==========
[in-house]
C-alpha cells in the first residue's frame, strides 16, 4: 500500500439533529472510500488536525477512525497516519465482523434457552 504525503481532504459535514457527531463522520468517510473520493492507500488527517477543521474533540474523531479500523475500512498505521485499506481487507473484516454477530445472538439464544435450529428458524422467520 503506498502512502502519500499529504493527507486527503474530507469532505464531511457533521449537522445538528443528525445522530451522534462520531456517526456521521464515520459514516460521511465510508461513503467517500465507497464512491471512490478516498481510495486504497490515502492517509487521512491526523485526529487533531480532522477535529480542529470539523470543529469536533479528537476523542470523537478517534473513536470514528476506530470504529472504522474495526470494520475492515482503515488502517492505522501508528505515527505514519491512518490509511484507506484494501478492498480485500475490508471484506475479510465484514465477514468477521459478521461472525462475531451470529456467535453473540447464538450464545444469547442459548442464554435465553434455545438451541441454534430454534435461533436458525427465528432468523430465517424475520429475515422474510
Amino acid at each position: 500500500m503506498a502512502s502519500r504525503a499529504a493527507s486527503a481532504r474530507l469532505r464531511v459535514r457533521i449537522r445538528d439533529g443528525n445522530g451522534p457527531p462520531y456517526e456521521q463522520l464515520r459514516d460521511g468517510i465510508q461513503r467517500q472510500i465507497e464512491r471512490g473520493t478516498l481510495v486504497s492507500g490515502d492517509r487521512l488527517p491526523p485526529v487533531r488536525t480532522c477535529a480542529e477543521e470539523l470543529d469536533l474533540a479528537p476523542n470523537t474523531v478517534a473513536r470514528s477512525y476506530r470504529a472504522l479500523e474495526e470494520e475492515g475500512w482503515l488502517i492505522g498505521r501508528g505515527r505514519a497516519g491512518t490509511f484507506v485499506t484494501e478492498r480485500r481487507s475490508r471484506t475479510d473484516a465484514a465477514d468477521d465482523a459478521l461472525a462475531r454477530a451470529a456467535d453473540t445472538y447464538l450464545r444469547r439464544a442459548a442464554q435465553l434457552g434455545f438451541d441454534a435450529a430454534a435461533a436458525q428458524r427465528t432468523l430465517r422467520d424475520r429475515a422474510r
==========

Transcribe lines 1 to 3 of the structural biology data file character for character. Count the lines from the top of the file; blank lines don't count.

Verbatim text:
[in-house]
C-alpha cells in the first residue's frame, strides 16, 4: 500500500439533529472510500488536525477512525497516519465482523434457552 504525503481532504459535514457527531463522520468517510473520493492507500488527517477543521474533540474523531479500523475500512498505521485499506481487507473484516454477530445472538439464544435450529428458524422467520 503506498502512502502519500499529504493527507486527503474530507469532505464531511457533521449537522445538528443528525445522530451522534462520531456517526456521521464515520459514516460521511465510508461513503467517500465507497464512491471512490478516498481510495486504497490515502492517509487521512491526523485526529487533531480532522477535529480542529470539523470543529469536533479528537476523542470523537478517534473513536470514528476506530470504529472504522474495526470494520475492515482503515488502517492505522501508528505515527505514519491512518490509511484507506484494501478492498480485500475490508471484506475479510465484514465477514468477521459478521461472525462475531451470529456467535453473540447464538450464545444469547442459548442464554435465553434455545438451541441454534430454534435461533436458525427465528432468523430465517424475520429475515422474510
Amino acid at each position: 500500500m503506498a502512502s502519500r504525503a499529504a493527507s486527503a481532504r474530507l469532505r464531511v459535514r457533521i449537522r445538528d439533529g443528525n445522530g451522534p457527531p462520531y456517526e456521521q463522520l464515520r459514516d460521511g468517510i465510508q461513503r467517500q472510500i465507497e464512491r471512490g473520493t478516498l481510495v486504497s492507500g490515502d492517509r487521512l488527517p491526523p485526529v487533531r488536525t480532522c477535529a480542529e477543521e470539523l470543529d469536533l474533540a479528537p476523542n470523537t474523531v478517534a473513536r470514528s477512525y476506530r470504529a472504522l479500523e474495526e470494520e475492515g475500512w482503515l488502517i492505522g498505521r501508528g505515527r505514519a497516519g491512518t490509511f484507506v485499506t484494501e478492498r480485500r481487507s475490508r471484506t475479510d473484516a465484514a465477514d468477521d465482523a459478521l461472525a462475531r454477530a451470529a456467535d453473540t445472538y447464538l450464545r444469547r439464544a442459548a442464554q435465553l434457552g434455545f438451541d441454534a435450529a430454534a435461533a436458525q428458524r427465528t432468523l430465517r422467520d424475520r429475515a422474510r